£1.6m study to investigate if talking therapies can reduce dental anxiety in children

Sheffield Teaching Hospitals and the University of Sheffield have launched a new study to investigate whether Cognitive Behavioural Therapy (CBT) could help reduce the number of children who are afraid of the dentist.

It’s believed one in three children are scared to visit the dentist, which can lead to poor oral health and further issues.

A team of dentists and researchers led by the University of Sheffield’s School of Clinical Dentistry and Sheffield Teaching Hospitals have been awarded more than £1.6 million from the National Institute for Health Research (NIHR) to investigate a new way of reducing dental anxiety based on CBT.

The study will involve 600 children from 30 dental practices and clinics across England and Wales. It will examine whether specially developed, child friendly resources for children, parents and dental professionals will help children complete their dental treatment.

Principal Investigator, Professor Zoe Marshman Honorary Consultant in Dental Public Health at Sheffield Teaching Hospitals Foundation Trust, said: “Dental anxiety is very common in children, and can lead to poor oral health, more tooth decay and extractions.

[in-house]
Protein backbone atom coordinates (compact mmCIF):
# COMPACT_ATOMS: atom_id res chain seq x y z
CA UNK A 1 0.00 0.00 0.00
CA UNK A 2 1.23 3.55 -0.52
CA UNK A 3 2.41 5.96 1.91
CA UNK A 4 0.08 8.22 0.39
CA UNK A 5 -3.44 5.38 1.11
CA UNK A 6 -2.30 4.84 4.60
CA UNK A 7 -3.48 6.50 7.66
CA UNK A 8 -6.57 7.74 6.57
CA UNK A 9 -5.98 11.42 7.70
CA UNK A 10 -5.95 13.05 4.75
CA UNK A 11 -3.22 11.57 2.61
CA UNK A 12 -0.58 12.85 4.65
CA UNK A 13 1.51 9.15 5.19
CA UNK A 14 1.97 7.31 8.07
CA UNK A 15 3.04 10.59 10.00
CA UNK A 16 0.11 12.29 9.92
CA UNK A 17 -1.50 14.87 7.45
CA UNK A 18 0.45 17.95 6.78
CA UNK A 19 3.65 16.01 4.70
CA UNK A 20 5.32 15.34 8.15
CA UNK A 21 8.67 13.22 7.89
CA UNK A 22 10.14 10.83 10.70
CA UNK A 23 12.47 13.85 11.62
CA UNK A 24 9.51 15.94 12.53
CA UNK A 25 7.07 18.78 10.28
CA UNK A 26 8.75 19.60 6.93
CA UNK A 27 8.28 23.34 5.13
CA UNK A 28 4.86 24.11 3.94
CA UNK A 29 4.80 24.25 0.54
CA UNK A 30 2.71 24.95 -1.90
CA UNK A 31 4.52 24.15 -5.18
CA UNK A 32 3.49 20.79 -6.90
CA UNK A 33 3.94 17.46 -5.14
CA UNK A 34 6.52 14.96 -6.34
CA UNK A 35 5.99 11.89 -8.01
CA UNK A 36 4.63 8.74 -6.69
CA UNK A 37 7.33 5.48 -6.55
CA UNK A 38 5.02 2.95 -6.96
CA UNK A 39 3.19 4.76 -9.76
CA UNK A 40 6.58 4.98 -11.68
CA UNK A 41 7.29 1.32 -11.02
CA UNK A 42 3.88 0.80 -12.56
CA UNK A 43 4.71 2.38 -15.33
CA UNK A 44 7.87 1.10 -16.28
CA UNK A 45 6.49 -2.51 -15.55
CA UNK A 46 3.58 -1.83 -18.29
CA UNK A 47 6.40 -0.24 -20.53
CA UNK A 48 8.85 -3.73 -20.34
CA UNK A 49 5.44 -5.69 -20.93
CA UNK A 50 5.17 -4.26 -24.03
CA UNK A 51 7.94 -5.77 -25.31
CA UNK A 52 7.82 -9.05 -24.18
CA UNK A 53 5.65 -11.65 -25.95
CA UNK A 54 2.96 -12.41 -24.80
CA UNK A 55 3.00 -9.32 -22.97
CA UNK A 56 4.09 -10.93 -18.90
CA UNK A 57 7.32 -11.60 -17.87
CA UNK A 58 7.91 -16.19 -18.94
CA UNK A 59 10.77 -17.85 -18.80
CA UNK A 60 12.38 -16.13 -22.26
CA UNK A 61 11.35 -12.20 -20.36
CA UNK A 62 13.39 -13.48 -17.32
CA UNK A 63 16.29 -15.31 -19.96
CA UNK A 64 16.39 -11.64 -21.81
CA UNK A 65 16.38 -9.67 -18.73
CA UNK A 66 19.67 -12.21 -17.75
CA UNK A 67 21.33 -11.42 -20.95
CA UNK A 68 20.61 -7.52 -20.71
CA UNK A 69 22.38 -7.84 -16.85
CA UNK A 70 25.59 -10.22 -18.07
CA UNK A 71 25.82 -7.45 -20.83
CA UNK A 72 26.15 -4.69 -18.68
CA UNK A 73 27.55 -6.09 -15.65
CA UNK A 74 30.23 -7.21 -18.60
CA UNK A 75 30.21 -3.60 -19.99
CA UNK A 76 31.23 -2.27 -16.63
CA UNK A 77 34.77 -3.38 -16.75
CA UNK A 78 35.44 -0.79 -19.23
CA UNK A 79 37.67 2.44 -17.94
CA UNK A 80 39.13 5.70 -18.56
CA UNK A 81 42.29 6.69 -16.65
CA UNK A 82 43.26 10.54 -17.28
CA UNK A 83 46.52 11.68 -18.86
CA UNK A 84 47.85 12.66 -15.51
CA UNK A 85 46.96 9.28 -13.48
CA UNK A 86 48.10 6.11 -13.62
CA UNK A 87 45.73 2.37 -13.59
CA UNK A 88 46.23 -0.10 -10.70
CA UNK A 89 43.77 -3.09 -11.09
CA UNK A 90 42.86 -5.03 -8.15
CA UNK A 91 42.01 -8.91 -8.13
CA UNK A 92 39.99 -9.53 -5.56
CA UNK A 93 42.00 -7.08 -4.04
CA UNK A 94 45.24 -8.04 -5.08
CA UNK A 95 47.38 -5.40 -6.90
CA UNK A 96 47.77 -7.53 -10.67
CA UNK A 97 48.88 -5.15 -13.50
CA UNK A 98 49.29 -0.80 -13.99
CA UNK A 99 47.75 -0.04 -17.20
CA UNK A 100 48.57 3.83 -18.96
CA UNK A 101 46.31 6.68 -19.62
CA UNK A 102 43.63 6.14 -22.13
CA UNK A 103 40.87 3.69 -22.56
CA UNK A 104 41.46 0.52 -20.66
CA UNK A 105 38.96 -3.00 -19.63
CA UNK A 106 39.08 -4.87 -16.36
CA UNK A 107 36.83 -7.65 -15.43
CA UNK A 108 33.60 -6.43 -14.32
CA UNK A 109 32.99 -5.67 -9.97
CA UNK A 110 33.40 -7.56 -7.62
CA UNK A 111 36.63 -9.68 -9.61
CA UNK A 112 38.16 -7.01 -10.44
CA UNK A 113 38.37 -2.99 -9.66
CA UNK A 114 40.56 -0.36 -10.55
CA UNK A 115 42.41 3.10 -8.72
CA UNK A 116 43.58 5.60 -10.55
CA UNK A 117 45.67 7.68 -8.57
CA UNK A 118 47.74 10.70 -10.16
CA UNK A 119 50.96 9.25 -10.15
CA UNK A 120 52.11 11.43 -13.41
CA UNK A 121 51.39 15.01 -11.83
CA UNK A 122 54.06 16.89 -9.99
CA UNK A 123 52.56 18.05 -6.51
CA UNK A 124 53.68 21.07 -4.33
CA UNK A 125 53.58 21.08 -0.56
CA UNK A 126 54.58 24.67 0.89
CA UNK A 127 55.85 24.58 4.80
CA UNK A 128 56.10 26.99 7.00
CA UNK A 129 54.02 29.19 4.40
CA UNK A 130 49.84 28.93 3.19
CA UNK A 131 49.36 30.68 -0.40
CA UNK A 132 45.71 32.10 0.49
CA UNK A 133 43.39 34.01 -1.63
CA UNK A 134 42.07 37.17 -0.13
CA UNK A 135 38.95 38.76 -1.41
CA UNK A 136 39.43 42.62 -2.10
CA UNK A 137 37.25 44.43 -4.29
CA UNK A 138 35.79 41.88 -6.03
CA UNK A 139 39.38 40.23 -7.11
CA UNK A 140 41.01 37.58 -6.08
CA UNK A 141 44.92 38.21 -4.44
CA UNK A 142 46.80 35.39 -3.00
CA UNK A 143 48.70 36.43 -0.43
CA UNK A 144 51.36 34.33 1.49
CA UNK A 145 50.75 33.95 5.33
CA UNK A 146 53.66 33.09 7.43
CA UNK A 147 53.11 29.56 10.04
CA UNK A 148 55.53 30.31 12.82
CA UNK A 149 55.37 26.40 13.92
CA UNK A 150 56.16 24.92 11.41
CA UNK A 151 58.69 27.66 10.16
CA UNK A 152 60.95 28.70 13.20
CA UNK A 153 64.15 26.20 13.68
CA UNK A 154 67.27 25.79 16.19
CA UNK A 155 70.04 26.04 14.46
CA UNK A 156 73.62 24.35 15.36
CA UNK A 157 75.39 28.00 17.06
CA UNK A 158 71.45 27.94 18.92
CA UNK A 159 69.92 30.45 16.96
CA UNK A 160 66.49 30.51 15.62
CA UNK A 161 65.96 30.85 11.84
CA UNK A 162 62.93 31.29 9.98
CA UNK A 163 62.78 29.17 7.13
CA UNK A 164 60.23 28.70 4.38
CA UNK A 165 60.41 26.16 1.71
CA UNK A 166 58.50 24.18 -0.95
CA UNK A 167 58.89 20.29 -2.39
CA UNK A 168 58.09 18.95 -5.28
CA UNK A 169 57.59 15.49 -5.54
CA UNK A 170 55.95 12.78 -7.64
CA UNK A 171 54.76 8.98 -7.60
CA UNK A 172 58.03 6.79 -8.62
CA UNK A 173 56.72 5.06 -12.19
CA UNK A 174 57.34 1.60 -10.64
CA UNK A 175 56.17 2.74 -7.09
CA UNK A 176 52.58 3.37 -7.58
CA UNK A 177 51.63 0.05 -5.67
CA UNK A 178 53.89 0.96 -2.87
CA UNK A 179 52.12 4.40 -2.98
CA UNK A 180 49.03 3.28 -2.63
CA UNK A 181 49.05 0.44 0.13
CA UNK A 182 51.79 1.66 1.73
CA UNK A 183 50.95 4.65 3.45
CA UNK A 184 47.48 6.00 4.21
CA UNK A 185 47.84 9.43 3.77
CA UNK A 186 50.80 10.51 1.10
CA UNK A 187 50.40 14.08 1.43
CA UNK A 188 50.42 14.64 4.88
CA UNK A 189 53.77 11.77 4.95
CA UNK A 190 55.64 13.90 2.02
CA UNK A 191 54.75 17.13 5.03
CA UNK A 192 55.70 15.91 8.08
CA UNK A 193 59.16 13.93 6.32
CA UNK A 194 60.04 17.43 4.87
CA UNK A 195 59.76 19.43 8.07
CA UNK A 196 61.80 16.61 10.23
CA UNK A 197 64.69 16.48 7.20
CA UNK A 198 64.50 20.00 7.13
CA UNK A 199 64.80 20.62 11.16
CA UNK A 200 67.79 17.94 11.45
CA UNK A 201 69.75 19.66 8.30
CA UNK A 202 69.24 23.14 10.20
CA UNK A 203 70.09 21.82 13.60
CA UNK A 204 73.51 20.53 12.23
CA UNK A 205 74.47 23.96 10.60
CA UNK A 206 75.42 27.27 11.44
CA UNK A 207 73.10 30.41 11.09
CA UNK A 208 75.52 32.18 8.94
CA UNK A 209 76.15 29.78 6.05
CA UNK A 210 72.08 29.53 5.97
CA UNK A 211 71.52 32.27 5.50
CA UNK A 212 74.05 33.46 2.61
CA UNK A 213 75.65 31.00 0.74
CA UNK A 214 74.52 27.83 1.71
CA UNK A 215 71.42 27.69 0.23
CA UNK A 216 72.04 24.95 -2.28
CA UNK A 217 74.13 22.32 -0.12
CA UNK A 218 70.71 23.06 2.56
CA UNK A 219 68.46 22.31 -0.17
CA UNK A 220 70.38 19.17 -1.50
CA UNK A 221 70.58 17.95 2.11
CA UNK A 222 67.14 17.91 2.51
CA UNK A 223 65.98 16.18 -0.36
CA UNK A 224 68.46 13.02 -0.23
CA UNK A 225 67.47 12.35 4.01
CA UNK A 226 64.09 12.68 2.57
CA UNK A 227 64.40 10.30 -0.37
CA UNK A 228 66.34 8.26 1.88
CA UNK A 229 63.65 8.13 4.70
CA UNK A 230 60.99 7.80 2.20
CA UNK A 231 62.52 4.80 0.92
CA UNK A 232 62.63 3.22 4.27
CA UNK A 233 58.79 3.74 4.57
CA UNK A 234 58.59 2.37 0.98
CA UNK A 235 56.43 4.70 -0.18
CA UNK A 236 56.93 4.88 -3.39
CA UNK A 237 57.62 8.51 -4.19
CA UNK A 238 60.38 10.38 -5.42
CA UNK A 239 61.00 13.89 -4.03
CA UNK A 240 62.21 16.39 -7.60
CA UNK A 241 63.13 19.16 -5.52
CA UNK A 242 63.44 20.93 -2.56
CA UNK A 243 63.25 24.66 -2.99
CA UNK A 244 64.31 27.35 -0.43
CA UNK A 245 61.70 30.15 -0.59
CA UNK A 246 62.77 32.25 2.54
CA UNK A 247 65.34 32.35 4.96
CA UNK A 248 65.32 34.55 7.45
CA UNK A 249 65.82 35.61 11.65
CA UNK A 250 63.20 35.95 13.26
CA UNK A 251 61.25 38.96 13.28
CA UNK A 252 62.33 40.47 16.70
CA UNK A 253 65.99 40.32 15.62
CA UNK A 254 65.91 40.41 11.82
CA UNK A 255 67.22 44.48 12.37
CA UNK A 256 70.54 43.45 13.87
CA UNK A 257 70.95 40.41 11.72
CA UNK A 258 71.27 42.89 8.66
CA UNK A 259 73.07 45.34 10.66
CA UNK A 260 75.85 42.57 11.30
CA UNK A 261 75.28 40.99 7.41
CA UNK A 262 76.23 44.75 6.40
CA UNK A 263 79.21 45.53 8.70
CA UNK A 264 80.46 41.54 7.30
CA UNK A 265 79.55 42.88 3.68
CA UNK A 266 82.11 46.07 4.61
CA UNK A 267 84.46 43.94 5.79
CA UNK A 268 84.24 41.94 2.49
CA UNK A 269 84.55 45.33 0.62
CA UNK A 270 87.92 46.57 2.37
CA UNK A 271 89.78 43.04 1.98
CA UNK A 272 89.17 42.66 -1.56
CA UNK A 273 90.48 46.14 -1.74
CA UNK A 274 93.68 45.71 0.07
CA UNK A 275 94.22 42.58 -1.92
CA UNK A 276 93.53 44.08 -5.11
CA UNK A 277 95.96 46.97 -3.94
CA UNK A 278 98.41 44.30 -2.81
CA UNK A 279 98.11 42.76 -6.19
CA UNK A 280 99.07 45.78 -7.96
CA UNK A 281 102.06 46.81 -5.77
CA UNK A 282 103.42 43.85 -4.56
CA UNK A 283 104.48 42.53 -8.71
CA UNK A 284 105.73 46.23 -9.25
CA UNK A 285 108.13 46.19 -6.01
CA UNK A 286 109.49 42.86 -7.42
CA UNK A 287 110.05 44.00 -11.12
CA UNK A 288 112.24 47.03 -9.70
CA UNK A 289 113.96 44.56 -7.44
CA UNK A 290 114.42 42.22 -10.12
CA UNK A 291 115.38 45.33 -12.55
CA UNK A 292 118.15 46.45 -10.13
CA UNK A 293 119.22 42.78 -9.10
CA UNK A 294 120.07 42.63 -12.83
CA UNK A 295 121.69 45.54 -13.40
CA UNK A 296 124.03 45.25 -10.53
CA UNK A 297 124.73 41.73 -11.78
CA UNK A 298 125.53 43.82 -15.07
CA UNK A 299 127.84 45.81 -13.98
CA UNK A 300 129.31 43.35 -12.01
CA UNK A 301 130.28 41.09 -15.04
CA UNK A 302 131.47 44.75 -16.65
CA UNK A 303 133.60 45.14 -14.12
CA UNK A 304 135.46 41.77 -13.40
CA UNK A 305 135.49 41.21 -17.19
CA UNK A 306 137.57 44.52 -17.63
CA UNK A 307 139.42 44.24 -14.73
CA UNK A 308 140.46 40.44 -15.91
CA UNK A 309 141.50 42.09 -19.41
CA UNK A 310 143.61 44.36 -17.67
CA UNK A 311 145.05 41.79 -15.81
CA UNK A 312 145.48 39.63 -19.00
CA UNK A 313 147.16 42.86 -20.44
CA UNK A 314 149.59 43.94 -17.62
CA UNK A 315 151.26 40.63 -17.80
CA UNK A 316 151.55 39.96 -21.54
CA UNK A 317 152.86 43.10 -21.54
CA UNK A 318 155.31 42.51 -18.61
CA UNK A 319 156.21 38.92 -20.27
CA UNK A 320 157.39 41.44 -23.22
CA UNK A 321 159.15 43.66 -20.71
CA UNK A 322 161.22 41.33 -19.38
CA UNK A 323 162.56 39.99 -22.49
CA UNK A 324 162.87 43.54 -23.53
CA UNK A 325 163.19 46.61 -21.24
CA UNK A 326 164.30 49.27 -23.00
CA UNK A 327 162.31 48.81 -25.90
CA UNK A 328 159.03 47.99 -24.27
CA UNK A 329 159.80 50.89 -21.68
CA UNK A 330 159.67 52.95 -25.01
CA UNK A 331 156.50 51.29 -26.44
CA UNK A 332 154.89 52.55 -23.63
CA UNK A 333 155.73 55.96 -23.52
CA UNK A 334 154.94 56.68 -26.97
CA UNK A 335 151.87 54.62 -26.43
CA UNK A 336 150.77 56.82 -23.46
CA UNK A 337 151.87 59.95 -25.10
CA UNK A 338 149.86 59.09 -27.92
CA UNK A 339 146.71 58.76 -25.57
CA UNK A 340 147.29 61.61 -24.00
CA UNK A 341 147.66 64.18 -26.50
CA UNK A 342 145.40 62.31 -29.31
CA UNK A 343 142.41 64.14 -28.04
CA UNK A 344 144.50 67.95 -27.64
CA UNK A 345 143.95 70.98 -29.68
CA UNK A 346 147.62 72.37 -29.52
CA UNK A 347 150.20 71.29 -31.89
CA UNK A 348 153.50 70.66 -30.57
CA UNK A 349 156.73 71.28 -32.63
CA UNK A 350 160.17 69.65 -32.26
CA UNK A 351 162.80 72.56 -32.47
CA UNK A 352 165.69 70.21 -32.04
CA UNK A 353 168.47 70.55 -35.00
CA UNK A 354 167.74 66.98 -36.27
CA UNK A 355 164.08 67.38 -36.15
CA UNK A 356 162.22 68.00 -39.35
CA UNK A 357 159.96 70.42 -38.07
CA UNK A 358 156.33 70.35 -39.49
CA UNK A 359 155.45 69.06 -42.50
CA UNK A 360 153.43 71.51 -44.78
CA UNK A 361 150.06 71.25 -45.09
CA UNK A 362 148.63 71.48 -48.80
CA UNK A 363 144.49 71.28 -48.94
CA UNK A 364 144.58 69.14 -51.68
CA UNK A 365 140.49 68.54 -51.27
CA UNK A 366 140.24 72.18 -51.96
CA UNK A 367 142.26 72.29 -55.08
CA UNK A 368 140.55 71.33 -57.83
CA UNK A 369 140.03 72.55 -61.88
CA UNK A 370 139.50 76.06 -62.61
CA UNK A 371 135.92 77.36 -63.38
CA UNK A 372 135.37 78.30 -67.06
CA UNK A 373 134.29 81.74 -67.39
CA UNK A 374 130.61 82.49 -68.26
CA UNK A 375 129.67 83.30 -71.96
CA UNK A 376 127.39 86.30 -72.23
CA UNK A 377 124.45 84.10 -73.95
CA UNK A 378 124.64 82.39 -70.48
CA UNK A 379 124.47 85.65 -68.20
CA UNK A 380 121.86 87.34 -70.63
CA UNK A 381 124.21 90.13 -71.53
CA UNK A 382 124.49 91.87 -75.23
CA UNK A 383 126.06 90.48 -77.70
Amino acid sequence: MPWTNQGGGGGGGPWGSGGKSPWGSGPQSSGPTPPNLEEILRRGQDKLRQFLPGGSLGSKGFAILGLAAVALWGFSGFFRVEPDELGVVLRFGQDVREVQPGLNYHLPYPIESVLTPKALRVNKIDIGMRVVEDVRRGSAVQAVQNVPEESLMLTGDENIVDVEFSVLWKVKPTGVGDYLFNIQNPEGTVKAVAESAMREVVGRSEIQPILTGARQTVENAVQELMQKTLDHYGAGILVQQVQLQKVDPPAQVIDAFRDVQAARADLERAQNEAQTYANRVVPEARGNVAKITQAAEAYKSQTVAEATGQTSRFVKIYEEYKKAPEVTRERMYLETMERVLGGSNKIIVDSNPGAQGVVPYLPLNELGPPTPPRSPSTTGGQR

“Traditionally, children with dental anxiety have been referred by high street dentists to specialist services for sedation or general anaesthetic. This approach does nothing to stop their fear, and they may go on to spend a lifetime avoiding the dentist. A simple and cost-effective way of helping dentally anxious children is desperately needed.

“If our study finds CBT resources delivered by dental professionals are effective, then children can be helped directly in high street dental practices without the need to travel for dental treatment in hospitals.

“This has the potential to help children who may otherwise spend a lifetime avoiding the dentist and ignoring potentially serious oral problems. It may also result in cost savings for the NHS.”

Professor Marshman and the team will be investigating a new approach, based on the principles of CBT which involves dental professionals, children and parents working together, using specially designed resources, to help understand why the child is anxious, give them information and choices about the procedures they may need, provide activities the children will find useful to help them cope, and make talking to the dentist easier.

The collaborative team of researchers from the universities of Sheffield, Sheffield Hallam, Cardiff, King’s College London, Leeds, Newcastle and York, working closely with patient representatives, are looking to recruit 60 dentists to take part in the study which will start in September 2021.